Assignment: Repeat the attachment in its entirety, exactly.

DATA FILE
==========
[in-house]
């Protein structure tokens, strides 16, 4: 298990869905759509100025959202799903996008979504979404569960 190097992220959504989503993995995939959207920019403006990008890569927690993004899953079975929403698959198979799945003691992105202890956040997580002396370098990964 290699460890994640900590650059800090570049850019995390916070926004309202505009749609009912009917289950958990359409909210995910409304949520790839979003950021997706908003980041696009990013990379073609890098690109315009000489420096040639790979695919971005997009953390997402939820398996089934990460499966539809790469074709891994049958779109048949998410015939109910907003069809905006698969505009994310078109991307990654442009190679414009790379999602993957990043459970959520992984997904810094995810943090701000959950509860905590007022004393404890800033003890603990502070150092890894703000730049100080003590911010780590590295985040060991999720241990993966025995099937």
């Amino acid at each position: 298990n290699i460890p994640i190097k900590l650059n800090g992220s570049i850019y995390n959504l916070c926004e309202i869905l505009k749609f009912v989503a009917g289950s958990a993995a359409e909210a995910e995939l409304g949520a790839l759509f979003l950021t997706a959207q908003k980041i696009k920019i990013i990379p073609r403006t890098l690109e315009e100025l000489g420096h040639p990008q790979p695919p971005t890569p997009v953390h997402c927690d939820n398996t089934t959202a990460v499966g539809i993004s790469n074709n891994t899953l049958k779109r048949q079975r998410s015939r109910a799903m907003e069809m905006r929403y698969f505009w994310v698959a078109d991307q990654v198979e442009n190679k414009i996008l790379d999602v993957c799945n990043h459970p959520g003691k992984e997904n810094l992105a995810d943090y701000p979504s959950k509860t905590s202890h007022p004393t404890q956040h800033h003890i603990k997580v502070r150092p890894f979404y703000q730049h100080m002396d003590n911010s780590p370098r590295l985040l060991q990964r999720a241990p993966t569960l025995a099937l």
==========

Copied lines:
[in-house]
């Protein structure tokens, strides 16, 4: 298990869905759509100025959202799903996008979504979404569960 190097992220959504989503993995995939959207920019403006990008890569927690993004899953079975929403698959198979799945003691992105202890956040997580002396370098990964 290699460890994640900590650059800090570049850019995390916070926004309202505009749609009912009917289950958990359409909210995910409304949520790839979003950021997706908003980041696009990013990379073609890098690109315009000489420096040639790979695919971005997009953390997402939820398996089934990460499966539809790469074709891994049958779109048949998410015939109910907003069809905006698969505009994310078109991307990654442009190679414009790379999602993957990043459970959520992984997904810094995810943090701000959950509860905590007022004393404890800033003890603990502070150092890894703000730049100080003590911010780590590295985040060991999720241990993966025995099937």
């Amino acid at each position: 298990n290699i460890p994640i190097k900590l650059n800090g992220s570049i850019y995390n959504l916070c926004e309202i869905l505009k749609f009912v989503a009917g289950s958990a993995a359409e909210a995910e995939l409304g949520a790839l759509f979003l950021t997706a959207q908003k980041i696009k920019i990013i990379p073609r403006t890098l690109e315009e100025l000489g420096h040639p990008q790979p695919p971005t890569p997009v953390h997402c927690d939820n398996t089934t959202a990460v499966g539809i993004s790469n074709n891994t899953l049958k779109r048949q079975r998410s015939r109910a799903m907003e069809m905006r929403y698969f505009w994310v698959a078109d991307q990654v198979e442009n190679k414009i996008l790379d999602v993957c799945n990043h459970p959520g003691k992984e997904n810094l992105a995810d943090y701000p979504s959950k509860t905590s202890h007022p004393t404890q956040h800033h003890i603990k997580v502070r150092p890894f979404y703000q730049h100080m002396d003590n911010s780590p370098r590295l985040l060991q990964r999720a241990p993966t569960l025995a099937l």